Fondly remembered [part 1]

In the short time I have been maintaining this site I have learned of the passing away of two loved and respected figures from my time in Mid Wales.

In an earlier post I showed this photo of Crosville’s last ENL romping through the little village of Comins Coch as it approached Aberystwyth on its way from Machynlleth.

ENL978 was the last of Crosville’s ENL class

In a comment on a Facebook thread linking to my page it was revealed that the driver shown here, John Fletcher, who I had only ever heard called “Fletch”, then the lead driver at the sub-depot at Machynlleth, had passed away only recently.

The news made me feel very sad and I thought back to the rides I had had on his bus and particularly one day in the summer of 1985 when Machynlleth depot operated an extended S18 service. This usually ran from Machynlleth to Dinas Mawddwy but, for the summer holiday weeks that year, it continued once weekly over the dramatic mountain pass of Bwlch Oerddrws to join the S13/S14 Aberystwyth-Dolgellau route at Cross Foxes. From Dolgellau it extended to Barmouth, allowing visitors a few hours at the seaside before returning mid-afternoon.

On the 25th of July I caught the special S18 at Dolgellau. I had arrived ahead of it on SNG357 on the S14 service from Aberystwyth and walked back along the route a short way to take a photo of Gardner-engined Leyland National SNG409 arriving from its climb over the Bwlch. When it appeared I had the bonus of snapping an inspector’s mini in pursuit of 409. On the platform an inspector can be seen standing.

Gardner-engined Leyland National SNG409 arriving in Dolgellau with inspectors’ mini in pursuit

The minis were used so that inspectors could intercept buses without the drivers’ knowledge that they were in the area. The general public see ticket inspectors as the threat that persuades them to pay the correct fare for their trip for fear that they could otherwise be caught cheating and have consequences to suffer. What they may not have realised is that the platform staff were under much greater scrutiny for their adherence to the rules and there were more rules to apply to the staff than the passengers. So when inspectors were at large it was not unusual for drivers to give one another a signal as they passed.

In the Merseyside area this was generally a “thumbs down” sign but, when the minis were introduced, drivers adopted a two-hands-off-the-wheel alternating up-and-down movement of the hands to denote the act of steering. This would signify a sighting of the inspectors’ car in the area. A bus going over the Bwlch would be easy prey for the inspectors with no chance of the driver knowing that they were at large.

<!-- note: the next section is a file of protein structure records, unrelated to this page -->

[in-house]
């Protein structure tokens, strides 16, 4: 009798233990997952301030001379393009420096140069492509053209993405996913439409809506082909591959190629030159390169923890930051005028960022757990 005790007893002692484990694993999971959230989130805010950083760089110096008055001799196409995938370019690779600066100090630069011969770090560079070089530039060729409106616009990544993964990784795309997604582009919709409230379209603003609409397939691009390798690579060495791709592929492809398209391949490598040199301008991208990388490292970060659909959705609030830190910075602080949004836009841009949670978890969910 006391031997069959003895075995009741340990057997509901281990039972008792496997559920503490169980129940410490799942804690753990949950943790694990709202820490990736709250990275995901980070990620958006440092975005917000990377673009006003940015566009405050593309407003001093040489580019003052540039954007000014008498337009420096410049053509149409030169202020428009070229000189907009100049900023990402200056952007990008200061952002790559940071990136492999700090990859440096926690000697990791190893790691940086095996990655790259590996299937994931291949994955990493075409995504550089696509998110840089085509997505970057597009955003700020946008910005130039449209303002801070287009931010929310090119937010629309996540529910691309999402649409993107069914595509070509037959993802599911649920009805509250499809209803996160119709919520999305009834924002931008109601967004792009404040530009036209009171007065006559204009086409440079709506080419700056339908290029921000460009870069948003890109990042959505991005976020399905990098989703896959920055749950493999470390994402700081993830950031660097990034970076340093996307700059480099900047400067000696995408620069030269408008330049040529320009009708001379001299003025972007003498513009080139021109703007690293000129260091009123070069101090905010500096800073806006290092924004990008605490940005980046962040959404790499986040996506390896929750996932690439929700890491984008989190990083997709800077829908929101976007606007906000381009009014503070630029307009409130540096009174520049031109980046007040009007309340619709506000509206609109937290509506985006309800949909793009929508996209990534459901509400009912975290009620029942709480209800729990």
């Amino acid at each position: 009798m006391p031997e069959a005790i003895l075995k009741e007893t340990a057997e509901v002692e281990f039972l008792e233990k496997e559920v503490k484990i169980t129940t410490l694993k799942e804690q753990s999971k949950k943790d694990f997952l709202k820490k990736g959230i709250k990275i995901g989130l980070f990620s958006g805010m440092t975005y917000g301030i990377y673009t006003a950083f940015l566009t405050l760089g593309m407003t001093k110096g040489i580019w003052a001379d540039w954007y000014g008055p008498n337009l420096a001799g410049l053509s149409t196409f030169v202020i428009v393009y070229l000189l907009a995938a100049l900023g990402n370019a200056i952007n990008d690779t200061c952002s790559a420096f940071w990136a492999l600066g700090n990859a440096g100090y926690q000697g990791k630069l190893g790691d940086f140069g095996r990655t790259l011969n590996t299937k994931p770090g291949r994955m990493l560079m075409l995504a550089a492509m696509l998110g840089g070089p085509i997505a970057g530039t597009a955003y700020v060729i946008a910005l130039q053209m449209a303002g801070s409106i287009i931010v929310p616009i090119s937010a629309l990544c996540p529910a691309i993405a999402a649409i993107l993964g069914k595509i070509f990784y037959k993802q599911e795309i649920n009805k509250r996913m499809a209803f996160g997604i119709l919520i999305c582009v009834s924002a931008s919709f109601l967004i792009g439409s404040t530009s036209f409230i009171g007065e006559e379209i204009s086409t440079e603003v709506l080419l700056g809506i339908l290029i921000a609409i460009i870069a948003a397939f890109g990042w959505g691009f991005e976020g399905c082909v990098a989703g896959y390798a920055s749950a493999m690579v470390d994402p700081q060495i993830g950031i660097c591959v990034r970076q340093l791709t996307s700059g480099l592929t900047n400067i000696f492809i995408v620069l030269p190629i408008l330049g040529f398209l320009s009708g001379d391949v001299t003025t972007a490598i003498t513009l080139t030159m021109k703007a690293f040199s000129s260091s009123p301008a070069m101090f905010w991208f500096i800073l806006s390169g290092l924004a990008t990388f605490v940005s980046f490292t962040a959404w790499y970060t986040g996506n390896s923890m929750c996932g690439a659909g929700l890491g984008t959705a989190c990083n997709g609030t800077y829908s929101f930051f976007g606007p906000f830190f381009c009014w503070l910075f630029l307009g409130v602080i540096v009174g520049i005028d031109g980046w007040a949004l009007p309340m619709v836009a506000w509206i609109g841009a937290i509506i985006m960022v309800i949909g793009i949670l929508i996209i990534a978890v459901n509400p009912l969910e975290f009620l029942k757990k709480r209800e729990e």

As I joined Fletch on SNG409 in Eldon Square he was breathing sighs of relief. The long climb up to 1200ft at the top of the Bwlch reduces the bus to a low gear and a crawl so he thought it a good time for a crafty smoke. As the bus crested the summit he saw the mini parked up ahead and just had the time to drop the offending fag out of the cab window undetected.

His morning had another stressful moment in store on the road from Dolgellau to Barmouth. The road winds along the Mawddach estuary and was bordered by stone walls along much of the way. There were places where it was very difficult for wide vehicles to pass. It may have been improved during the last 35 years, I sincerely hope so!

The nightmare scenario was the oncoming caravan driver. Many tourists would come to the area in the summer time. Unfortunately, not all of the drivers were familiar with the hazards on what passed for the main roads. An unfamiliar and inexperienced motorist towing a caravan could wreak havoc on roads like these. So there was a big groan when we rounded a bend and saw up ahead the Wrexham driver of the D94 service returning from Barmouth having met a caravan coming the opposite way.

Pulling up behind the impasse I had a golden opportunity to capture the scene, one frequently encountered but rarely depicted. The photo shows how little space the drivers had to work with. Bear in mind that, after passing the caravan, the driver of the D94 had to pass the bus we were on! Eventually we did and no damage was incurred by any vehicle.

I have been informed that in later years Fletch worked for Evans of Penrhyncoch and was made responsible for the Mid Wales Motorways operations out of Newtown when they were taken over, driving a school bus outstationed in his home town of Machynlleth into Newtown in the morning and working at Newtown during the day. After that he is said to have worked for Lloyds of Machynlleth.